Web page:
Czech President Vaclav Klaus has finally given up his resistance to the Lisbon Treaty and opened the way for reform of the European Union.
Czech President Vaclav Klaus signed the Lisbon Treaty on Tuesday, just a few hours after the Czech constitutional court ruled that the treaty did not break Czech law.
He was the last EU leader to do so, having insisted on waiting for the decision of the constitutional court as well as for a commitment from an EU summit that Germans and Hungarians would not be able to claim compensation for loss of property after the Second World War.
Following Klaus's signing, the head of the EU Commission, Jose Manuel Barroso, said "no further unnecessary delays should prevent the entry into force of the Lisbon Treaty."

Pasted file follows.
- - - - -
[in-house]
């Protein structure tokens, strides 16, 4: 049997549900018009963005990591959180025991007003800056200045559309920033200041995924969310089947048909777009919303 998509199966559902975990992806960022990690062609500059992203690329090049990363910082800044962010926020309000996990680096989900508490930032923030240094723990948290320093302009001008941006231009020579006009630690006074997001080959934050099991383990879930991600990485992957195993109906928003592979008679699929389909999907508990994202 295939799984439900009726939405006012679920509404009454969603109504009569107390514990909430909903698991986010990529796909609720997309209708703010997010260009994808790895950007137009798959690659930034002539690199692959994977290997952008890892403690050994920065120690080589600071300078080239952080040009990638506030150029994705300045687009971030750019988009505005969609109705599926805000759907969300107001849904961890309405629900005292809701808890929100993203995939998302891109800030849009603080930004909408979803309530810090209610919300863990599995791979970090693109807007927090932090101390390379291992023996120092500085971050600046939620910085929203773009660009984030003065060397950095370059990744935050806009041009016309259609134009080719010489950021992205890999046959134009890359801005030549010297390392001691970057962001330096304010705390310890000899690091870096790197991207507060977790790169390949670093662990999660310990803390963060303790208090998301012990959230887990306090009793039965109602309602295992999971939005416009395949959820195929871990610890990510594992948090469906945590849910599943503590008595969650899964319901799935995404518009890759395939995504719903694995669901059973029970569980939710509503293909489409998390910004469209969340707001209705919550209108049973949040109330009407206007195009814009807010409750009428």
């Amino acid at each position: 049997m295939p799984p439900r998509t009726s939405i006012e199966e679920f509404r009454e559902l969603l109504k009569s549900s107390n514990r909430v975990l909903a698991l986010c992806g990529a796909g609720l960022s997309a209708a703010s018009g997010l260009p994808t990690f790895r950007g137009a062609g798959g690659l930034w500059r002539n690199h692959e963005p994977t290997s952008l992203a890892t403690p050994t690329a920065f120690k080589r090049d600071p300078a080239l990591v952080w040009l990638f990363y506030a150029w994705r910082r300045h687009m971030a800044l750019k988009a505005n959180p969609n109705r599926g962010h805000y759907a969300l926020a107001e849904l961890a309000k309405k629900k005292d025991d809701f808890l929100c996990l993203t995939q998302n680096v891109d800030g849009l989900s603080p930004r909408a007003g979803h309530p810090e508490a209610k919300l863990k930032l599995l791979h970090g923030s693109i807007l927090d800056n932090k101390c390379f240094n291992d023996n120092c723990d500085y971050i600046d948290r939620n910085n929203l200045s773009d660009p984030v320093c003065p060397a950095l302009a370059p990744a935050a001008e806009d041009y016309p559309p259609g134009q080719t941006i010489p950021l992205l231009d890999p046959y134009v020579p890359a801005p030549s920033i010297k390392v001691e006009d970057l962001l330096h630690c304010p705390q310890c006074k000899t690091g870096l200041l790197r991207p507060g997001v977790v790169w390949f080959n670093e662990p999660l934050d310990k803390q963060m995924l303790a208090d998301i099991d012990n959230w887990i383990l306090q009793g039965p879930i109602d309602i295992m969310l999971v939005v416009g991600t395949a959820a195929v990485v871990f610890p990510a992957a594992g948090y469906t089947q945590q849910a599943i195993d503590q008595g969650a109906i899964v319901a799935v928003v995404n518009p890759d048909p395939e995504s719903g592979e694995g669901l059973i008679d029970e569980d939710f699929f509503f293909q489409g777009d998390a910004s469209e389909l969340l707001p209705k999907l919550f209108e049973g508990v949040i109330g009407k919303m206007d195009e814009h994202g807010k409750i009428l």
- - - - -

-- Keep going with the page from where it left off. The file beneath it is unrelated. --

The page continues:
The treaty allows the EU to speed up decision-making, increase the power of the European Parliament and appoint a longer-term president and a more powerful foreign representative.
Now that all 27 EU countries have ratified the Lisbon reforms, named after the Portuguese capital where they were agreed upon, the treaty will come into effect on January 1, 2010.
World media monitoring